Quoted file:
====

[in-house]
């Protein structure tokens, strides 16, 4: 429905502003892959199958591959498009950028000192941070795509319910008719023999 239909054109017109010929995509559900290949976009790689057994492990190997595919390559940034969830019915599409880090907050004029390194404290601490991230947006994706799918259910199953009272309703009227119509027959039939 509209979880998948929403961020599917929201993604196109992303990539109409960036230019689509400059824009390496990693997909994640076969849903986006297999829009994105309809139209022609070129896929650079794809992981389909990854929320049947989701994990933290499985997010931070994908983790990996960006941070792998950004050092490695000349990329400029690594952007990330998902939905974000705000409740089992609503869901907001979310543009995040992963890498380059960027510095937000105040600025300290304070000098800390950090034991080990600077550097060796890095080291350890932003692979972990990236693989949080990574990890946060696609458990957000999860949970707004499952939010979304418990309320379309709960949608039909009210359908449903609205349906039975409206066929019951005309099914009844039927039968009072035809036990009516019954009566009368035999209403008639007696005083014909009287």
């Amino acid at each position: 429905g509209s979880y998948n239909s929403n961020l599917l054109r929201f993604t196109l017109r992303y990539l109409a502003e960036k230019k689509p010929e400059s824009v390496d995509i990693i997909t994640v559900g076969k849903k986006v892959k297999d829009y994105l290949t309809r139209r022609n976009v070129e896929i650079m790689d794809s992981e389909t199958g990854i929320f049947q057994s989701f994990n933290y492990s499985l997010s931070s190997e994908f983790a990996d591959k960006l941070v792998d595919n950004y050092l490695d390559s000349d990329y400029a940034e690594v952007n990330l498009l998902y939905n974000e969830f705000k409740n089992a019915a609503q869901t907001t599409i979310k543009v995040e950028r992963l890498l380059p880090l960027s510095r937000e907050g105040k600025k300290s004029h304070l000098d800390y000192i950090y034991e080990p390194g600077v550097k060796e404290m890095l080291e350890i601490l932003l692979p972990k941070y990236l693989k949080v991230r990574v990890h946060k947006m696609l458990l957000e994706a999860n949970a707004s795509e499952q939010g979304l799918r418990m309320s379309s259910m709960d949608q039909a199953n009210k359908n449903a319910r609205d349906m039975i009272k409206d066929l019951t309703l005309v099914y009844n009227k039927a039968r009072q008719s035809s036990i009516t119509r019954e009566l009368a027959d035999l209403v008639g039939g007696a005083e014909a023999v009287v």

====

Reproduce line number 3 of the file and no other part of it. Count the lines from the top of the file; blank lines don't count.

């Amino acid at each position: 429905g509209s979880y998948n239909s929403n961020l599917l054109r929201f993604t196109l017109r992303y990539l109409a502003e960036k230019k689509p010929e400059s824009v390496d995509i990693i997909t994640v559900g076969k849903k986006v892959k297999d829009y994105l290949t309809r139209r022609n976009v070129e896929i650079m790689d794809s992981e389909t199958g990854i929320f049947q057994s989701f994990n933290y492990s499985l997010s931070s190997e994908f983790a990996d591959k960006l941070v792998d595919n950004y050092l490695d390559s000349d990329y400029a940034e690594v952007n990330l498009l998902y939905n974000e969830f705000k409740n089992a019915a609503q869901t907001t599409i979310k543009v995040e950028r992963l890498l380059p880090l960027s510095r937000e907050g105040k600025k300290s004029h304070l000098d800390y000192i950090y034991e080990p390194g600077v550097k060796e404290m890095l080291e350890i601490l932003l692979p972990k941070y990236l693989k949080v991230r990574v990890h946060k947006m696609l458990l957000e994706a999860n949970a707004s795509e499952q939010g979304l799918r418990m309320s379309s259910m709960d949608q039909a199953n009210k359908n449903a319910r609205d349906m039975i009272k409206d066929l019951t309703l005309v099914y009844n009227k039927a039968r009072q008719s035809s036990i009516t119509r019954e009566l009368a027959d035999l209403v008639g039939g007696a005083e014909a023999v009287v």